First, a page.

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Please use this identifier to cite or link to this item: http://arks.princeton.edu/ark:/88435/dsp01vm40xv73j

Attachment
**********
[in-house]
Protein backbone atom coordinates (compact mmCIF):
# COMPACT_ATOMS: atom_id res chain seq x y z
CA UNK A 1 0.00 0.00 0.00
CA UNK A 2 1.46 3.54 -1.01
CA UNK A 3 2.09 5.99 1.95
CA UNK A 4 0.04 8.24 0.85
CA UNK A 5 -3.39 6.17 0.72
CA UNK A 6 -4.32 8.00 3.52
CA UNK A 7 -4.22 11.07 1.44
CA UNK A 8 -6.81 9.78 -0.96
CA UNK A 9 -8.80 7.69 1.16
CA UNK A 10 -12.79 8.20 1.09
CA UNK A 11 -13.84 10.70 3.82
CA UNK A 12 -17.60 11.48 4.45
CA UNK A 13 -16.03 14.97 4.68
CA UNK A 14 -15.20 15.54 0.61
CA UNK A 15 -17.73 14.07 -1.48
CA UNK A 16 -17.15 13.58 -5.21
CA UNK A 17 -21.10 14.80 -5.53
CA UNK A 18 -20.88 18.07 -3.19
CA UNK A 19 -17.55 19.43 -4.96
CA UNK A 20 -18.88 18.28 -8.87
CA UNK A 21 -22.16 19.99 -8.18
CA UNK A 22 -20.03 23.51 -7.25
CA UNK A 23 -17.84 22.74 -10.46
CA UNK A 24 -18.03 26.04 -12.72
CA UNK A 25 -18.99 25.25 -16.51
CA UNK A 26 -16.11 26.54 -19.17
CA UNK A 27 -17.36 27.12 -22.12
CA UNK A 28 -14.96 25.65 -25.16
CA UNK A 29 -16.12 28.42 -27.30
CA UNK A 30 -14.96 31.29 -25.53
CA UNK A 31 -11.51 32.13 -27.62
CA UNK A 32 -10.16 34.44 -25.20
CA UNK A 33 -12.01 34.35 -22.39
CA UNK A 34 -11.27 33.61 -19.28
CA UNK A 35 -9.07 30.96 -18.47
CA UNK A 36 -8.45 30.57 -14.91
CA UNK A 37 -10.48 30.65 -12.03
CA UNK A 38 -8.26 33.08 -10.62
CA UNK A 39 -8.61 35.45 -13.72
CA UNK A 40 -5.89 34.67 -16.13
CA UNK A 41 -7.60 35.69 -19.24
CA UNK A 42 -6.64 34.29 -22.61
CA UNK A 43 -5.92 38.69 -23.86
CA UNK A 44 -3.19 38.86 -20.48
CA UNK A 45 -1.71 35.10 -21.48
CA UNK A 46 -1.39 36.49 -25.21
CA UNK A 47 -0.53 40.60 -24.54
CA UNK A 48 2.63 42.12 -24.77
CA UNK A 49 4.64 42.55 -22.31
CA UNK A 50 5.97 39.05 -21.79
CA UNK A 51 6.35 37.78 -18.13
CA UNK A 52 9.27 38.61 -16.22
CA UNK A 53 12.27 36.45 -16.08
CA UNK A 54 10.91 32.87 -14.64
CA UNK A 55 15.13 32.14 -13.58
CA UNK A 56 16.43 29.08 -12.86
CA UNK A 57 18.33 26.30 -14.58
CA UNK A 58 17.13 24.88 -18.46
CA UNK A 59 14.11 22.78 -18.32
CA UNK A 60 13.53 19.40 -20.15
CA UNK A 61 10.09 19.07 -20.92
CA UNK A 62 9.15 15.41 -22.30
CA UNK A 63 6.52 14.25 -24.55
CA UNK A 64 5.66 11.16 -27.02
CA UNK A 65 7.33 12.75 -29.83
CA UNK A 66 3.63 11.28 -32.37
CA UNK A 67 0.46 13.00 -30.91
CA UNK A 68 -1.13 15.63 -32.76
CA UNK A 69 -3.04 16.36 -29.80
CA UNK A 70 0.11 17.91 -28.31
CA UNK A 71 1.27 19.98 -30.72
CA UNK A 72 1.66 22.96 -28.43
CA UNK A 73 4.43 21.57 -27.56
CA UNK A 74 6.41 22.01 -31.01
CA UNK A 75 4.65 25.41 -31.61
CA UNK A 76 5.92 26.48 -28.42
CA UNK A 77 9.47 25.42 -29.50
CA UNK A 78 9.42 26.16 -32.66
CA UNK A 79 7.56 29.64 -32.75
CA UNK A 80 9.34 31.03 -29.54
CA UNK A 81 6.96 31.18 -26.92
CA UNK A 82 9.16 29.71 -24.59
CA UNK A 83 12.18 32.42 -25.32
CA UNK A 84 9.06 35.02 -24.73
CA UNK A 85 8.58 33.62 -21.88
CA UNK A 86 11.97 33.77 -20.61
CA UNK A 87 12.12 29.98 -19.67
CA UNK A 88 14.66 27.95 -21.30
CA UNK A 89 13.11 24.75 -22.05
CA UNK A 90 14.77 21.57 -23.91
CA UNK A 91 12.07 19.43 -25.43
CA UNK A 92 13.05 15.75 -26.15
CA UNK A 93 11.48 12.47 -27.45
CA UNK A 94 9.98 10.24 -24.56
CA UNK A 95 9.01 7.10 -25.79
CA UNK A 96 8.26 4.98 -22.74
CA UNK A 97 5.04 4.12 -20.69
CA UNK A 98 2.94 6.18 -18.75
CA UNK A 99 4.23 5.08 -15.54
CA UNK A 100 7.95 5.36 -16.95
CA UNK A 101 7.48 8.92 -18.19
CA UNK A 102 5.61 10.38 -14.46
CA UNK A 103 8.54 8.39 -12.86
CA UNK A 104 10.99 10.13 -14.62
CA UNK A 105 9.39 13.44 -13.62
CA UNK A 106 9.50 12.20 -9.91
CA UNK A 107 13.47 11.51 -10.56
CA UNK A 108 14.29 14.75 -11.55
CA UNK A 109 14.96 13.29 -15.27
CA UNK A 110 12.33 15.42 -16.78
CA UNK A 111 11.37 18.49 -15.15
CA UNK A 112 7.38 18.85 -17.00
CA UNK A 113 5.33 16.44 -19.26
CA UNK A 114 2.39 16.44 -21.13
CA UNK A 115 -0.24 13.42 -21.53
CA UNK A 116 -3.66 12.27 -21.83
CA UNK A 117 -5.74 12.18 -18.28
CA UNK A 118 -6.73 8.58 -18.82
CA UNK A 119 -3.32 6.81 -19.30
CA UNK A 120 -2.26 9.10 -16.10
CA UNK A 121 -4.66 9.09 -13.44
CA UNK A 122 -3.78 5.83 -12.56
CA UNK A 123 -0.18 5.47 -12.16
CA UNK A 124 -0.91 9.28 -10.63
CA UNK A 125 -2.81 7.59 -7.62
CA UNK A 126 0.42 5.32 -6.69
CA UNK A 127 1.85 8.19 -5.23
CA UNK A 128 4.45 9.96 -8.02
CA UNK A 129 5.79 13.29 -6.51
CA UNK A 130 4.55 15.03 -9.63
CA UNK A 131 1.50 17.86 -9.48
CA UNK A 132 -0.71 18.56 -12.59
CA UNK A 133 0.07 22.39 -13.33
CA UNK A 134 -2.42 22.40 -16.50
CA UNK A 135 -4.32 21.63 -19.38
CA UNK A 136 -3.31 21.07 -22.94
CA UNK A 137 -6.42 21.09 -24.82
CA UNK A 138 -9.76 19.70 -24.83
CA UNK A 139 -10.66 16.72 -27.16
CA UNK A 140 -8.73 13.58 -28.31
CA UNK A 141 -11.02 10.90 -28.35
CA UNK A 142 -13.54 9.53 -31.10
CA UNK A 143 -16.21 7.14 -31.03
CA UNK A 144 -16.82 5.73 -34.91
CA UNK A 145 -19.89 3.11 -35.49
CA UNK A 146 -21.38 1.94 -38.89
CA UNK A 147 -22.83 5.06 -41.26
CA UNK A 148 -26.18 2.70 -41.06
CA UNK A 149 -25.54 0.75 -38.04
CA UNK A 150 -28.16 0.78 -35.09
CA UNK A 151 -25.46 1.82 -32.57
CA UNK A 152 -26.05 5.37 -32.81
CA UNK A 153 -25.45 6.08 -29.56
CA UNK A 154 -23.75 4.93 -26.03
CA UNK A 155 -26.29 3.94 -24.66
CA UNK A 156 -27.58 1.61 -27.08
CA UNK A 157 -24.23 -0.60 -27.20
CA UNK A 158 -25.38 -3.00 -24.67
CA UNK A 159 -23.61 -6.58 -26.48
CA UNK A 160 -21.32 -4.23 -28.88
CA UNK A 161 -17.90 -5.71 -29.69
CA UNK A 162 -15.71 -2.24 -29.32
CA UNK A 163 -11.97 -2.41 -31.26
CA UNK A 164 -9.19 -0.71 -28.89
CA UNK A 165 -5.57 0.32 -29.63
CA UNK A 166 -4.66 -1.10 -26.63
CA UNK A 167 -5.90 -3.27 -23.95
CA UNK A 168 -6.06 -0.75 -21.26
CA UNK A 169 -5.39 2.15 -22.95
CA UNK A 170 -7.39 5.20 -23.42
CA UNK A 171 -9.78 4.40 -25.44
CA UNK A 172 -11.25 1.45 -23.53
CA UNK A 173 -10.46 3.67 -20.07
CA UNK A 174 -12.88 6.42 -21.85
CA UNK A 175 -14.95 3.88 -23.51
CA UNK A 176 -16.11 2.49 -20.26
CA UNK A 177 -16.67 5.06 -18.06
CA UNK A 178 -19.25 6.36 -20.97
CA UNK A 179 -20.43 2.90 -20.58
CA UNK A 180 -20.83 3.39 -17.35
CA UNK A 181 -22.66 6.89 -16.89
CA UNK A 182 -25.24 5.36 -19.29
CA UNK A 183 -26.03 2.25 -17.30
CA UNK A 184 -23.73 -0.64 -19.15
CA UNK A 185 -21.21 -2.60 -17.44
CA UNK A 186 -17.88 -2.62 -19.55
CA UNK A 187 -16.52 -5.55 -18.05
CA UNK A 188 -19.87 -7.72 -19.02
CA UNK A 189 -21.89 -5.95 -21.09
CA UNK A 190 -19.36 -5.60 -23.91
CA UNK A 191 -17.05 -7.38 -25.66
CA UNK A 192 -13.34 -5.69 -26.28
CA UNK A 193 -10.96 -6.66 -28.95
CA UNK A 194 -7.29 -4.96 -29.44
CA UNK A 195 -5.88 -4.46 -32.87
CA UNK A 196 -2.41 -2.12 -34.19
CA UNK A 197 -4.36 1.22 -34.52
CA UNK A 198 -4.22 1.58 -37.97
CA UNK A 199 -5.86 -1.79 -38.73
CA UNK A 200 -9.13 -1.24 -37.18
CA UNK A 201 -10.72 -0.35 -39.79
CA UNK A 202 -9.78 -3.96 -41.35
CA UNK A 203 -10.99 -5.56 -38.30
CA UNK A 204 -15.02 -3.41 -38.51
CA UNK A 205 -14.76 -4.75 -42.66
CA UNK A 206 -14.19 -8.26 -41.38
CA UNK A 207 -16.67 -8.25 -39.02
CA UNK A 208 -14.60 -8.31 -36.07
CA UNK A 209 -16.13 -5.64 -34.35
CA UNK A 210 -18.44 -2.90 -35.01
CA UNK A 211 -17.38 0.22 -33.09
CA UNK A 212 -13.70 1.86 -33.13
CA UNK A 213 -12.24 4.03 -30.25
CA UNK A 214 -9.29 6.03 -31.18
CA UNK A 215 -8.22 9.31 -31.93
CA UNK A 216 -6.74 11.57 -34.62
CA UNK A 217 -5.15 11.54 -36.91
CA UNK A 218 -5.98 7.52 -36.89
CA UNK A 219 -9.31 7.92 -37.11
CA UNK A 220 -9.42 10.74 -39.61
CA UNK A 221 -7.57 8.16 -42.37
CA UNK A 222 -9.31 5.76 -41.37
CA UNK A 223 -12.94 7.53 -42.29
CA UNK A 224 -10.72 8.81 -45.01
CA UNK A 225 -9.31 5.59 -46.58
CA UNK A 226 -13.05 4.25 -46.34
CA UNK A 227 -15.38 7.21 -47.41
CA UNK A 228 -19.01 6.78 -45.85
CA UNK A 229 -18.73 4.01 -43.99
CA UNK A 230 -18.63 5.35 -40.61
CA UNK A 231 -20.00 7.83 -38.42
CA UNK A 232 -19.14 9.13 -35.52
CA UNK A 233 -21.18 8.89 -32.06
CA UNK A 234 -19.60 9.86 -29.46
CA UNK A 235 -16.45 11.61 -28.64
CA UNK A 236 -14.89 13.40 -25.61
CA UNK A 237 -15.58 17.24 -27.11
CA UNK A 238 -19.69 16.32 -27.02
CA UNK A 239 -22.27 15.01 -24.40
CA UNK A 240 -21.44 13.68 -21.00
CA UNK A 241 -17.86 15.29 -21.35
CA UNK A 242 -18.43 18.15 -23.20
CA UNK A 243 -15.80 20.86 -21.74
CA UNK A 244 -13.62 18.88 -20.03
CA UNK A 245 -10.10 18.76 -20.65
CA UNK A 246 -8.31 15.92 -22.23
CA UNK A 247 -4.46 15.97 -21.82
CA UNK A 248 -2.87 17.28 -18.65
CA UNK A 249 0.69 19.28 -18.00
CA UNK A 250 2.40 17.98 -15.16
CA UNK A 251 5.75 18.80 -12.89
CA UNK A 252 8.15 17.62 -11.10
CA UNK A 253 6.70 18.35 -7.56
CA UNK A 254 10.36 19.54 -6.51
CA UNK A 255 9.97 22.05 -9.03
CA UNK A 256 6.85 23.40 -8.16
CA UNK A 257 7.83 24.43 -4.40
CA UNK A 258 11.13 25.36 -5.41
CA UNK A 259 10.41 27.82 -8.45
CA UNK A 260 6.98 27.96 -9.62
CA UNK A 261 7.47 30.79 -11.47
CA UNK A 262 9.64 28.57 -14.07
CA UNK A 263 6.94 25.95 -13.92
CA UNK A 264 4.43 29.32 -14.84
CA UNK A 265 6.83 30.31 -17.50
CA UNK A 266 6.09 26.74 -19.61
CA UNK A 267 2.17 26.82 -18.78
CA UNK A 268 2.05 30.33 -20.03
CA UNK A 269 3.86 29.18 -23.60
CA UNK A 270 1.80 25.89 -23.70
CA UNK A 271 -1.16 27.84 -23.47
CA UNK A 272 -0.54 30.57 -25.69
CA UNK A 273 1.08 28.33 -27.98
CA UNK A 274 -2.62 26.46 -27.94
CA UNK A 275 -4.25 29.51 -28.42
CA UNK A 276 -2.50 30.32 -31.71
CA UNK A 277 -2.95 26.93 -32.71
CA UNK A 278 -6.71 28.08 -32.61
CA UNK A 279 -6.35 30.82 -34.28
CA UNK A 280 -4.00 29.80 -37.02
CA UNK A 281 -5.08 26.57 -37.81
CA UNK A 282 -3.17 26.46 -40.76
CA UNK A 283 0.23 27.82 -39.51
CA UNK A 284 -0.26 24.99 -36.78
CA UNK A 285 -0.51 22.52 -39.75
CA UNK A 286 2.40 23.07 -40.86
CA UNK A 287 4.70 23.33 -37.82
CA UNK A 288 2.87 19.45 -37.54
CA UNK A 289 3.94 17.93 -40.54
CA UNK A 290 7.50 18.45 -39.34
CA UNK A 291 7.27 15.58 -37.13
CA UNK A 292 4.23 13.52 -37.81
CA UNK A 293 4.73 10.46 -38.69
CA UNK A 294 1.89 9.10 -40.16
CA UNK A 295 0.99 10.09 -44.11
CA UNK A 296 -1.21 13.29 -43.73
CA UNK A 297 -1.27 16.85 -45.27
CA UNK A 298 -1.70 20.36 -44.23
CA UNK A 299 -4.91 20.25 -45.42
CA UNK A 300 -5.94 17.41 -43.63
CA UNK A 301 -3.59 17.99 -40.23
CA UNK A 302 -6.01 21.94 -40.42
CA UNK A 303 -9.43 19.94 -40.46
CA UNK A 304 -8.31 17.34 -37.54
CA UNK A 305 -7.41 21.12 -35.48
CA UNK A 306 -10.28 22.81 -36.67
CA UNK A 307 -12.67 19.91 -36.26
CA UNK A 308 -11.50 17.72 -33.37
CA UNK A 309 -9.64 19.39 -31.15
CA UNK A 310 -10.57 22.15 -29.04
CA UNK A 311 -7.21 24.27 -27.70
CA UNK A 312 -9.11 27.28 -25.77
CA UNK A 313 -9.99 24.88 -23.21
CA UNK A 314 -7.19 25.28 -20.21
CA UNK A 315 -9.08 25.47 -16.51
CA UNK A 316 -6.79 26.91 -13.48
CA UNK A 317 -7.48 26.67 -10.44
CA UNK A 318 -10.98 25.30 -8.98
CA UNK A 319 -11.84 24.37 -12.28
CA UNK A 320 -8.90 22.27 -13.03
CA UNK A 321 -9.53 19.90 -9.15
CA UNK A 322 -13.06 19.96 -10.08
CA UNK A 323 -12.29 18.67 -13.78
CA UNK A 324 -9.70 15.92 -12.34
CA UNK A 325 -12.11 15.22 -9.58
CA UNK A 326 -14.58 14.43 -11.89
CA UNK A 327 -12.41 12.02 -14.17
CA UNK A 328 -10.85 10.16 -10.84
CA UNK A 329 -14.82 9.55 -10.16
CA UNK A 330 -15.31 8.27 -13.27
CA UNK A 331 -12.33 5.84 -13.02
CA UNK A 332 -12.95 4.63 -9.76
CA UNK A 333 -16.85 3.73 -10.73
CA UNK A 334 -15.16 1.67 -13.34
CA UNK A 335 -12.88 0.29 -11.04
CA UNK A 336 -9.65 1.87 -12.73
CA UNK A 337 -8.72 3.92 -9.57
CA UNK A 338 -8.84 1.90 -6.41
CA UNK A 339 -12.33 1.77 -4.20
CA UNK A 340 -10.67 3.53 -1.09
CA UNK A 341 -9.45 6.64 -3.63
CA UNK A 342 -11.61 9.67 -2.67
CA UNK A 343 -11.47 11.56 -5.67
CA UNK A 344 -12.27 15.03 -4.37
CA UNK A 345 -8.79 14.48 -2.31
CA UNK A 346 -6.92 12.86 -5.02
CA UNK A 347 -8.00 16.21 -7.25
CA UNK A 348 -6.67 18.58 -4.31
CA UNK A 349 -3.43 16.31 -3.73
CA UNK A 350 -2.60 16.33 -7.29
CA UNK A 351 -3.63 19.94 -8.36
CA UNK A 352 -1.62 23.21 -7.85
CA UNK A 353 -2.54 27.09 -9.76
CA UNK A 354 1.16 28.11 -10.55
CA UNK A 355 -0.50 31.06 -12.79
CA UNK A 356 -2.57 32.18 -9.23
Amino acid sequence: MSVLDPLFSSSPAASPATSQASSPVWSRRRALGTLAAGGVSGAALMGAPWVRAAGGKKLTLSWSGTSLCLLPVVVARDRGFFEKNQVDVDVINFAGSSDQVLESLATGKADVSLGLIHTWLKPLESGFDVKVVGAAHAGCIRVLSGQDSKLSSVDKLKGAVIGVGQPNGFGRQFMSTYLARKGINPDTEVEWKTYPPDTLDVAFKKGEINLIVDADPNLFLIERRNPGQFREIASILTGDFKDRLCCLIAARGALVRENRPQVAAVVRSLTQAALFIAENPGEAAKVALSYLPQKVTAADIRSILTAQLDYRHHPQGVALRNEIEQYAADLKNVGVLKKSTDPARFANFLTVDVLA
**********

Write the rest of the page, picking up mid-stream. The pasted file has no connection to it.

Title: DEMOGRAPHIC APPROACHES TO UNDERSTAND PLANT COMMUNITY RESPONSES TO CLIMATE CHANGE Authors: Block Munguia, Sebastian Advisors: Levine, Jonathan M Contributors: Ecology and Evolutionary Biology Department Keywords: Alpine plantsDemographySwiss AlpsTime lags Subjects: EcologyClimate change Issue Date: 2022 Publisher: Princeton, NJ : Princeton University Abstract: Anthropogenic climate change is impacting all aspects of plant life, from shifting species’ spatial and temporal distributions, to altering their functional traits and the way they interact with one another. Understanding how the structure and diversity of plant communities will respond to these myriad impacts may seem daunting. But in this dissertation, we show that focusing on the demographic responses of individual species is a powerful and scalable approach to understand the responses of entire communities. In Chapter 1, we develop a mathematical model of population spread to show that demographic changes interact with evolutionary processes at the leading range edge of populations tracking climate change, giving rise to complex range shift dynamics. In Chapter 2, we explore the demographic consequences of species’ phenological plasticity under experimental climate change and show that, contrary to expectations, advancing flowering phenology as climate warms is not necessarily advantageous. In Chapter 3, we use field experiments to quantify how alpine species’ demography depends on climate and on interactions with neighbors, and use this information to build models of climate-dependent community dynamics. With these models, we show how community responses to gradual climate change differ from the responses to abrupt change that we typically observe in experiments, and also quantify the role of demographic and competitive lags in shaping the trajectory of dynamics. Finally, in Chapter 4, we use a similar combination of field experiments and models to quantify how fast species migrating from lower elevations will threaten the persistence of alpine species. Moreover, we show that plant height is an important predictor of the timescale of lowland species invasion of alpine communities. Overall, these chapters combine the strengths of mathematical models and experiments to understand how climate alters the dynamics of plant communities through its impacts on species’ demography. URI: http://arks.princeton.edu/ark:/88435/dsp01vm40xv73j Alternate format: The Mudd Manuscript Library retains one bound copy of each dissertation. Search for these copies in the library's main catalog: catalog.princeton.edu Type of Material: Academic dissertations (Ph.D.) Language: en Appears in Collections: Ecology and Evolutionary Biology

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